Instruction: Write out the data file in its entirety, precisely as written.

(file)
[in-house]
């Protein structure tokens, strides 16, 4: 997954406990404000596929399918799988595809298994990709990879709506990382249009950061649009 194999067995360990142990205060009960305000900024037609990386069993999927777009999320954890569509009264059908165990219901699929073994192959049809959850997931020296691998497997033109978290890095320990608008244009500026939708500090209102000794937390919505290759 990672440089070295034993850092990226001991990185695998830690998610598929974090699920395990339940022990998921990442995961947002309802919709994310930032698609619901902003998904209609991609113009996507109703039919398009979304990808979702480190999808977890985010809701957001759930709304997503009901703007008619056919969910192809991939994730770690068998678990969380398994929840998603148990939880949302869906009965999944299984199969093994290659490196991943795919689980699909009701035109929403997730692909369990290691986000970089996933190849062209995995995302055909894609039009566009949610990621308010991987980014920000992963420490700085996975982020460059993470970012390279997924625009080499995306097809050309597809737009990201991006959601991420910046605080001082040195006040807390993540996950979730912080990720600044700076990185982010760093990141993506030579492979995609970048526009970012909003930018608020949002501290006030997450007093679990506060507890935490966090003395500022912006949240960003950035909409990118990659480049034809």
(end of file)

[in-house]
């Protein structure tokens, strides 16, 4: 997954406990404000596929399918799988595809298994990709990879709506990382249009950061649009 194999067995360990142990205060009960305000900024037609990386069993999927777009999320954890569509009264059908165990219901699929073994192959049809959850997931020296691998497997033109978290890095320990608008244009500026939708500090209102000794937390919505290759 990672440089070295034993850092990226001991990185695998830690998610598929974090699920395990339940022990998921990442995961947002309802919709994310930032698609619901902003998904209609991609113009996507109703039919398009979304990808979702480190999808977890985010809701957001759930709304997503009901703007008619056919969910192809991939994730770690068998678990969380398994929840998603148990939880949302869906009965999944299984199969093994290659490196991943795919689980699909009701035109929403997730692909369990290691986000970089996933190849062209995995995302055909894609039009566009949610990621308010991987980014920000992963420490700085996975982020460059993470970012390279997924625009080499995306097809050309597809737009990201991006959601991420910046605080001082040195006040807390993540996950979730912080990720600044700076990185982010760093990141993506030579492979995609970048526009970012909003930018608020949002501290006030997450007093679990506060507890935490966090003395500022912006949240960003950035909409990118990659480049034809």